- Lock your doors and windows, close your curtains at night and leave your bedroom doors open so you can hear as much as possible. If you can’t afford a security system, I’d even consider putting a portable motion detector that triggers an alarm at a height that’s taller than your child so he or she doesn’t trigger it, but not taller than an adult. Aim it right over your child’s bed, and turn it on every night without fail. You can get them at Radio Shack. As a matter of fact, if you’re not a parent but know someone who is, this would make a great gift.
- Teach your children. Sadly, “stranger danger” isn’t enough, because abusers are often relatives or friends. Teach your children about good touch and bad touch. Teach them to always talk to you about things, even if someone tells them they shouldn’t. Teach them to be safe. Mind you, there is a difference between making them feel insecure and constantly afraid and teaching them that safety is important and it’s everyone’s responsibility. Even theirs.
- Don’t ignore your inner voice. If something inside is telling you that someone is creepy or suspect, err on the side of caution.
- Participate in the National Child ID Program so that your child can be easily identified if the worst should happen.
- When in public, do not let your child out of your sight. I once saw a toddler wandering around a large public library. No parent anywhere in the vicinity. This kid was in the same room as the homeless people who come to get out of the heat and use the internet to look at soft porn. I walked up to the kid and said, “Where’s your mommy, honey?” and he burst into tears. Even though the child was wailing, it took what felt like 5 minutes for the mother to wander out of the stacks to find the kid, and she didn’t seem the list bit concerned. It took everything in me not to slap that woman across the face. Twice.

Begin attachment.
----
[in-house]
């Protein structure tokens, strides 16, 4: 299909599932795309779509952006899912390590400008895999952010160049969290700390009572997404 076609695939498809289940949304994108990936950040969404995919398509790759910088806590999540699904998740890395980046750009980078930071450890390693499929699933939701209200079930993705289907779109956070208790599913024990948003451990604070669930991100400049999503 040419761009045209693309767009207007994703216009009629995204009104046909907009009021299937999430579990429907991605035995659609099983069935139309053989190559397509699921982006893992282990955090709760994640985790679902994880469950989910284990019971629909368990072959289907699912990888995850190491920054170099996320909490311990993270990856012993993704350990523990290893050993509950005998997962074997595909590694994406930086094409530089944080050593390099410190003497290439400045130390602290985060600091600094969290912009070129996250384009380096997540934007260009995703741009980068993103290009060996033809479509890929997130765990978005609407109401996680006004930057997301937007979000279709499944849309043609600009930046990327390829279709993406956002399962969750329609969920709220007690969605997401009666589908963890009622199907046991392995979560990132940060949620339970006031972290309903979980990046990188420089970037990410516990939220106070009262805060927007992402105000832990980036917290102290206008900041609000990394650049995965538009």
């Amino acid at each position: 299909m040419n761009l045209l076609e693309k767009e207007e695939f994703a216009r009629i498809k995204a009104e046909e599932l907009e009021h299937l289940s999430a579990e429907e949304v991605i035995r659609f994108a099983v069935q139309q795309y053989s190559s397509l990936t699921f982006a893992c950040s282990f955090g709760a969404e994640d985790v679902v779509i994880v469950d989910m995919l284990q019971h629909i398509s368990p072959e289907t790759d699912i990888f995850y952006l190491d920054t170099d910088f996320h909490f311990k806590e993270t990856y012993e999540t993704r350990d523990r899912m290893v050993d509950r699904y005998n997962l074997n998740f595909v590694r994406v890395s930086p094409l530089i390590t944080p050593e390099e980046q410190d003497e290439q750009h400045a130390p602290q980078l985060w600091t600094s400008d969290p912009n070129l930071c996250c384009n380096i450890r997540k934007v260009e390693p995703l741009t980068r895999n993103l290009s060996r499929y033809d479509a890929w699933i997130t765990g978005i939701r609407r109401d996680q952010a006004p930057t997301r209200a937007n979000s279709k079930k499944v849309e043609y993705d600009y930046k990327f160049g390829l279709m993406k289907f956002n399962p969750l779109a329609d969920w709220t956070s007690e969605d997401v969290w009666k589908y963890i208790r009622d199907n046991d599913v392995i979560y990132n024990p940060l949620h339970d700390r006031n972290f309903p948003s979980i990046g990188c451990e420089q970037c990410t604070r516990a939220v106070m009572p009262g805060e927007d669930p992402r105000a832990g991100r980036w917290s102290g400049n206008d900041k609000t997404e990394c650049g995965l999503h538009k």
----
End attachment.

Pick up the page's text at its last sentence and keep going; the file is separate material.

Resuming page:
- For the love of God, do not sexualize your children. When I see parents entering their kids into those beauty contests, putting them in sexy little outfits, covering them with makeup and teaching them to blow kisses at strangers, I want to vomit. When children are allowed to wear clothes that are not age appropriate, it makes me shudder. Children should not be dressed to attract. You never know what you’re attracting. And what lesson are you teaching? That your looks are a commodity for manipulation? That’s a twisted and dangerous mindset.
- If your state has a sex offender’s database as mine does, look up your neighborhood. You’ll be horrified to see how many live near you. Print out their files. Memorize their faces and addresses. And if you suspect that that person no longer lives at that address, report it to the authorities, because chances are that criminal has taken flight and is re-offending. (There’s an address near my house that looks abandoned to me, and a sex offender supposedly lives there. I’ve reported this to the police, but that address is still the one listed for this guy, and that disturbs me greatly.)
- Pedophiles LOVE the internet. Pay close attention to what your child does on line. Your child should not be talking to anyone whom you do not know personally. Period.
- Be aware of your surroundings at all times.
- As a parent, trust should not be your default position when someone enters your sphere. Trust should have to be earned, and it shouldn’t be easy.